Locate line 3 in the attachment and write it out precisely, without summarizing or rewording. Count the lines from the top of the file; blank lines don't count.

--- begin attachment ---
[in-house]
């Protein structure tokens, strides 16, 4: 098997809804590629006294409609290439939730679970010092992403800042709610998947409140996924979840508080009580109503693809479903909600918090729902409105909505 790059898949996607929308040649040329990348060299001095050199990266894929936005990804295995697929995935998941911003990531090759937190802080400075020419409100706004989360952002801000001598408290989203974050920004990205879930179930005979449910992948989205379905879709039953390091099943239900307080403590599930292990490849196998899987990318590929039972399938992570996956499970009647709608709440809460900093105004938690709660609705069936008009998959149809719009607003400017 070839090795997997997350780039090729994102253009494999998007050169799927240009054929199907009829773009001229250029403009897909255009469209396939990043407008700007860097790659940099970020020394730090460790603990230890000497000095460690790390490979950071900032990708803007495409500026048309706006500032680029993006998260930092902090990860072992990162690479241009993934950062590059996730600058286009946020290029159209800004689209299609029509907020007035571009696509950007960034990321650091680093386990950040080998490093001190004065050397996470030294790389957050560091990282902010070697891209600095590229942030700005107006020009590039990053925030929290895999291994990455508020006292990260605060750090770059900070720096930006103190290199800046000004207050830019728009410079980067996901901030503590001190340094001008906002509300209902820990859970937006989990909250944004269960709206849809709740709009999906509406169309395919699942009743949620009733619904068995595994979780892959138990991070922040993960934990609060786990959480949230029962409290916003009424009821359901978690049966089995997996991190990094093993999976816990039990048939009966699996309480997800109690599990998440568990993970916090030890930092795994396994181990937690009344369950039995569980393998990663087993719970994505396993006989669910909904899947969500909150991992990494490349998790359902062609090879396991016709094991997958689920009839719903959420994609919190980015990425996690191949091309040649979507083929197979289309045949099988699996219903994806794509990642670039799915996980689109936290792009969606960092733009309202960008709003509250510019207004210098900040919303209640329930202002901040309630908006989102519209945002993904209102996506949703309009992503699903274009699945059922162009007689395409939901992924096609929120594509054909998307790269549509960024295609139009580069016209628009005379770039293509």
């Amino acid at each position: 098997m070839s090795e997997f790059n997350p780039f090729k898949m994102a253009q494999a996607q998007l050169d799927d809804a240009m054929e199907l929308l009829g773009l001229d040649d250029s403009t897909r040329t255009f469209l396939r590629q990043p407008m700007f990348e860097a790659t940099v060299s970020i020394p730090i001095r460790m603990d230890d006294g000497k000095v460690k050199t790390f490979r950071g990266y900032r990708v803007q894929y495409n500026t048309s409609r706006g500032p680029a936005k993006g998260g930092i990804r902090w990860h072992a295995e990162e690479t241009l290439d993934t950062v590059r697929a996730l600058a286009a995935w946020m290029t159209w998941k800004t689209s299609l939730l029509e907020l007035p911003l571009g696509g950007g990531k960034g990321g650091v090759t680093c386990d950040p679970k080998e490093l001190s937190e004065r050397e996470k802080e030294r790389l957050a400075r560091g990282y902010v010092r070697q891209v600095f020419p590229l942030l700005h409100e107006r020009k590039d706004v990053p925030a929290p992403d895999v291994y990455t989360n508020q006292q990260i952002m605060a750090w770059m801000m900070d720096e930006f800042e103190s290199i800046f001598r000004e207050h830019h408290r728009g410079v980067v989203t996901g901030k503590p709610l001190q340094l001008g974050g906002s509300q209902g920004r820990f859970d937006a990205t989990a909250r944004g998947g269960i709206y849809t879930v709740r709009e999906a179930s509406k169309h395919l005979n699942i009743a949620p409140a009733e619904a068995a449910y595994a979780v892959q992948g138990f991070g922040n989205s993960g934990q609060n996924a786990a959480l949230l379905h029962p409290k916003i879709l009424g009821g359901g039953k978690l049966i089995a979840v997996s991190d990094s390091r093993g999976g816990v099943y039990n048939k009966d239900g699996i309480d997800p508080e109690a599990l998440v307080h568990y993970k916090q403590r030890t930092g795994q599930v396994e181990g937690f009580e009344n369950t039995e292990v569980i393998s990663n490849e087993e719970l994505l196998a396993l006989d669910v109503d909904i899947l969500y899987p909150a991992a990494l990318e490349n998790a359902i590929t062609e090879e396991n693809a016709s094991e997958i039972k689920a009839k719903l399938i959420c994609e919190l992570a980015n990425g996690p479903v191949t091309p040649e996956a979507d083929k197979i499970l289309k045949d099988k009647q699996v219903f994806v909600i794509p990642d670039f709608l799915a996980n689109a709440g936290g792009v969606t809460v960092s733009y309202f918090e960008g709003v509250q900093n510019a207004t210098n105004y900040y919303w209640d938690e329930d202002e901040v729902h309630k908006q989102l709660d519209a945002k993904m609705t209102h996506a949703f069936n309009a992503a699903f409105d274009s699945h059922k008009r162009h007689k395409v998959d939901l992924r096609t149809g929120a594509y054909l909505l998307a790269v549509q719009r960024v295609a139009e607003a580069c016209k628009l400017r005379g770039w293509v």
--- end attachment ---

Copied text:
């Amino acid at each position: 098997m070839s090795e997997f790059n997350p780039f090729k898949m994102a253009q494999a996607q998007l050169d799927d809804a240009m054929e199907l929308l009829g773009l001229d040649d250029s403009t897909r040329t255009f469209l396939r590629q990043p407008m700007f990348e860097a790659t940099v060299s970020i020394p730090i001095r460790m603990d230890d006294g000497k000095v460690k050199t790390f490979r950071g990266y900032r990708v803007q894929y495409n500026t048309s409609r706006g500032p680029a936005k993006g998260g930092i990804r902090w990860h072992a295995e990162e690479t241009l290439d993934t950062v590059r697929a996730l600058a286009a995935w946020m290029t159209w998941k800004t689209s299609l939730l029509e907020l007035p911003l571009g696509g950007g990531k960034g990321g650091v090759t680093c386990d950040p679970k080998e490093l001190s937190e004065r050397e996470k802080e030294r790389l957050a400075r560091g990282y902010v010092r070697q891209v600095f020419p590229l942030l700005h409100e107006r020009k590039d706004v990053p925030a929290p992403d895999v291994y990455t989360n508020q006292q990260i952002m605060a750090w770059m801000m900070d720096e930006f800042e103190s290199i800046f001598r000004e207050h830019h408290r728009g410079v980067v989203t996901g901030k503590p709610l001190q340094l001008g974050g906002s509300q209902g920004r820990f859970d937006a990205t989990a909250r944004g998947g269960i709206y849809t879930v709740r709009e999906a179930s509406k169309h395919l005979n699942i009743a949620p409140a009733e619904a068995a449910y595994a979780v892959q992948g138990f991070g922040n989205s993960g934990q609060n996924a786990a959480l949230l379905h029962p409290k916003i879709l009424g009821g359901g039953k978690l049966i089995a979840v997996s991190d990094s390091r093993g999976g816990v099943y039990n048939k009966d239900g699996i309480d997800p508080e109690a599990l998440v307080h568990y993970k916090q403590r030890t930092g795994q599930v396994e181990g937690f009580e009344n369950t039995e292990v569980i393998s990663n490849e087993e719970l994505l196998a396993l006989d669910v109503d909904i899947l969500y899987p909150a991992a990494l990318e490349n998790a359902i590929t062609e090879e396991n693809a016709s094991e997958i039972k689920a009839k719903l399938i959420c994609e919190l992570a980015n990425g996690p479903v191949t091309p040649e996956a979507d083929k197979i499970l289309k045949d099988k009647q699996v219903f994806v909600i794509p990642d670039f709608l799915a996980n689109a709440g936290g792009v969606t809460v960092s733009y309202f918090e960008g709003v509250q900093n510019a207004t210098n105004y900040y919303w209640d938690e329930d202002e901040v729902h309630k908006q989102l709660d519209a945002k993904m609705t209102h996506a949703f069936n309009a992503a699903f409105d274009s699945h059922k008009r162009h007689k395409v998959d939901l992924r096609t149809g929120a594509y054909l909505l998307a790269v549509q719009r960024v295609a139009e607003a580069c016209k628009l400017r005379g770039w293509v």